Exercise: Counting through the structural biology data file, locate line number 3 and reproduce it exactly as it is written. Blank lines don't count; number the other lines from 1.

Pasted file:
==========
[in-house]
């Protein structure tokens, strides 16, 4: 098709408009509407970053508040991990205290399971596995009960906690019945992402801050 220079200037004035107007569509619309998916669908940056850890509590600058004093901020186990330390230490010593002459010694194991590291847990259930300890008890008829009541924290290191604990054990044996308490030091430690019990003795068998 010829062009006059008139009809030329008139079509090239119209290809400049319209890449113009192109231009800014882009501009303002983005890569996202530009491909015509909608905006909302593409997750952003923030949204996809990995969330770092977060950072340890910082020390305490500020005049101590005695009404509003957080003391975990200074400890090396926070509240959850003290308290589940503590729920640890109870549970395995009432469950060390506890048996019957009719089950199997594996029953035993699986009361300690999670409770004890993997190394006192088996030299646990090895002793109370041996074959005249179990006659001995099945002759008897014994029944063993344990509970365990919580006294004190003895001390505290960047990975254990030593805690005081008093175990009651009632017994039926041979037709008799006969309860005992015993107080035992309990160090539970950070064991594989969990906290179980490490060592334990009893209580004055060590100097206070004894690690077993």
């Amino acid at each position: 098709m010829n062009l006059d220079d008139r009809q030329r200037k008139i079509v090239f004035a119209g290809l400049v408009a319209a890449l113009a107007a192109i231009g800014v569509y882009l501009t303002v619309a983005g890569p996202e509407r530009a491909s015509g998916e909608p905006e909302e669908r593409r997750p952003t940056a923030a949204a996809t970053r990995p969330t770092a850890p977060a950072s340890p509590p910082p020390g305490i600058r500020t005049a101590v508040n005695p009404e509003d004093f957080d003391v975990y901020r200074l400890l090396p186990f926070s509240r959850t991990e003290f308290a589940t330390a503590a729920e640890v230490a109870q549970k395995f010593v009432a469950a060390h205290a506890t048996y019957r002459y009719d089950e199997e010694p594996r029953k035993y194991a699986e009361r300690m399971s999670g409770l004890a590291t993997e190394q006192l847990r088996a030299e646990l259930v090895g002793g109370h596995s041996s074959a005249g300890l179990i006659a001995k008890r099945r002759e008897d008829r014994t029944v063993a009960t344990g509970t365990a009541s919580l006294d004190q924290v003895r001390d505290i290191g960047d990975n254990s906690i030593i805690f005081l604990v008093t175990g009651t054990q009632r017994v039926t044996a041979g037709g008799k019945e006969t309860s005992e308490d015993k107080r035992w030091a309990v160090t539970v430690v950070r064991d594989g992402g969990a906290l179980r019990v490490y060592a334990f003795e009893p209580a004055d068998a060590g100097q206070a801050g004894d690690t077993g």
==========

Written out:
């Amino acid at each position: 098709m010829n062009l006059d220079d008139r009809q030329r200037k008139i079509v090239f004035a119209g290809l400049v408009a319209a890449l113009a107007a192109i231009g800014v569509y882009l501009t303002v619309a983005g890569p996202e509407r530009a491909s015509g998916e909608p905006e909302e669908r593409r997750p952003t940056a923030a949204a996809t970053r990995p969330t770092a850890p977060a950072s340890p509590p910082p020390g305490i600058r500020t005049a101590v508040n005695p009404e509003d004093f957080d003391v975990y901020r200074l400890l090396p186990f926070s509240r959850t991990e003290f308290a589940t330390a503590a729920e640890v230490a109870q549970k395995f010593v009432a469950a060390h205290a506890t048996y019957r002459y009719d089950e199997e010694p594996r029953k035993y194991a699986e009361r300690m399971s999670g409770l004890a590291t993997e190394q006192l847990r088996a030299e646990l259930v090895g002793g109370h596995s041996s074959a005249g300890l179990i006659a001995k008890r099945r002759e008897d008829r014994t029944v063993a009960t344990g509970t365990a009541s919580l006294d004190q924290v003895r001390d505290i290191g960047d990975n254990s906690i030593i805690f005081l604990v008093t175990g009651t054990q009632r017994v039926t044996a041979g037709g008799k019945e006969t309860s005992e308490d015993k107080r035992w030091a309990v160090t539970v430690v950070r064991d594989g992402g969990a906290l179980r019990v490490y060592a334990f003795e009893p209580a004055d068998a060590g100097q206070a801050g004894d690690t077993g």